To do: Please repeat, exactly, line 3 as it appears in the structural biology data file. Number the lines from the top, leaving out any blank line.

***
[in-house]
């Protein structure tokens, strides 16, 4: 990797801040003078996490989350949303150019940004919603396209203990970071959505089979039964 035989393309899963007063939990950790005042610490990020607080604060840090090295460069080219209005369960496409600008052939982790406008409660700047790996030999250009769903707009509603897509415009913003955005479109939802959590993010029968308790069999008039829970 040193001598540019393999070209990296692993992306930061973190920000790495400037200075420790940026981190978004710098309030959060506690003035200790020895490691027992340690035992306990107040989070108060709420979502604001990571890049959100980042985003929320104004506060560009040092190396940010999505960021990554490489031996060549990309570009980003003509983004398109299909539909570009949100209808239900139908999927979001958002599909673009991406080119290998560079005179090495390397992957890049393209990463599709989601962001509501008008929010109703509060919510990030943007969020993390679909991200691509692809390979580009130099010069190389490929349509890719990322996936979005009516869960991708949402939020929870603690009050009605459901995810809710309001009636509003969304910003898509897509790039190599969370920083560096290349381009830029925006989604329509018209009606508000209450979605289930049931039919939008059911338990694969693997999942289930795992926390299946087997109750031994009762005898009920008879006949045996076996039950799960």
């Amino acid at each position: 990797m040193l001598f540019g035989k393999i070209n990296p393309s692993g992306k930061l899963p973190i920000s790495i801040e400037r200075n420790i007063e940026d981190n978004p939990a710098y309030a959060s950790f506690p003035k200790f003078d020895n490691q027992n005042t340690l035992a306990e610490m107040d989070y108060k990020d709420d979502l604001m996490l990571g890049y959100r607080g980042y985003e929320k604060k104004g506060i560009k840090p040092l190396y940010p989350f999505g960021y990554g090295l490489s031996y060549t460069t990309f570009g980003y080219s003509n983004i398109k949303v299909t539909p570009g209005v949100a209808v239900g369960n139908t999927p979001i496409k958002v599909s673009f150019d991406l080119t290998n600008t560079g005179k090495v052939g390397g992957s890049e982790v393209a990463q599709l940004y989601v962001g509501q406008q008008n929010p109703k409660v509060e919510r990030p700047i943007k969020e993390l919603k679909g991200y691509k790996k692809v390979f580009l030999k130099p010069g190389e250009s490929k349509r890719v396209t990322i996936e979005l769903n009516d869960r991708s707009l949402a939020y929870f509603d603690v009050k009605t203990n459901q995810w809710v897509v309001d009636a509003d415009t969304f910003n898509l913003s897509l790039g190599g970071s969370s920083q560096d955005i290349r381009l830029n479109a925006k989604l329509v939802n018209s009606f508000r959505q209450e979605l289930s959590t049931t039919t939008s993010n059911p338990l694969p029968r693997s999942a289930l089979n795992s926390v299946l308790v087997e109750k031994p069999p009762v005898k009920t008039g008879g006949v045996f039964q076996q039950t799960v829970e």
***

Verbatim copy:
């Amino acid at each position: 990797m040193l001598f540019g035989k393999i070209n990296p393309s692993g992306k930061l899963p973190i920000s790495i801040e400037r200075n420790i007063e940026d981190n978004p939990a710098y309030a959060s950790f506690p003035k200790f003078d020895n490691q027992n005042t340690l035992a306990e610490m107040d989070y108060k990020d709420d979502l604001m996490l990571g890049y959100r607080g980042y985003e929320k604060k104004g506060i560009k840090p040092l190396y940010p989350f999505g960021y990554g090295l490489s031996y060549t460069t990309f570009g980003y080219s003509n983004i398109k949303v299909t539909p570009g209005v949100a209808v239900g369960n139908t999927p979001i496409k958002v599909s673009f150019d991406l080119t290998n600008t560079g005179k090495v052939g390397g992957s890049e982790v393209a990463q599709l940004y989601v962001g509501q406008q008008n929010p109703k409660v509060e919510r990030p700047i943007k969020e993390l919603k679909g991200y691509k790996k692809v390979f580009l030999k130099p010069g190389e250009s490929k349509r890719v396209t990322i996936e979005l769903n009516d869960r991708s707009l949402a939020y929870f509603d603690v009050k009605t203990n459901q995810w809710v897509v309001d009636a509003d415009t969304f910003n898509l913003s897509l790039g190599g970071s969370s920083q560096d955005i290349r381009l830029n479109a925006k989604l329509v939802n018209s009606f508000r959505q209450e979605l289930s959590t049931t039919t939008s993010n059911p338990l694969p029968r693997s999942a289930l089979n795992s926390v299946l308790v087997e109750k031994p069999p009762v005898k009920t008039g008879g006949v045996f039964q076996q039950t799960v829970e």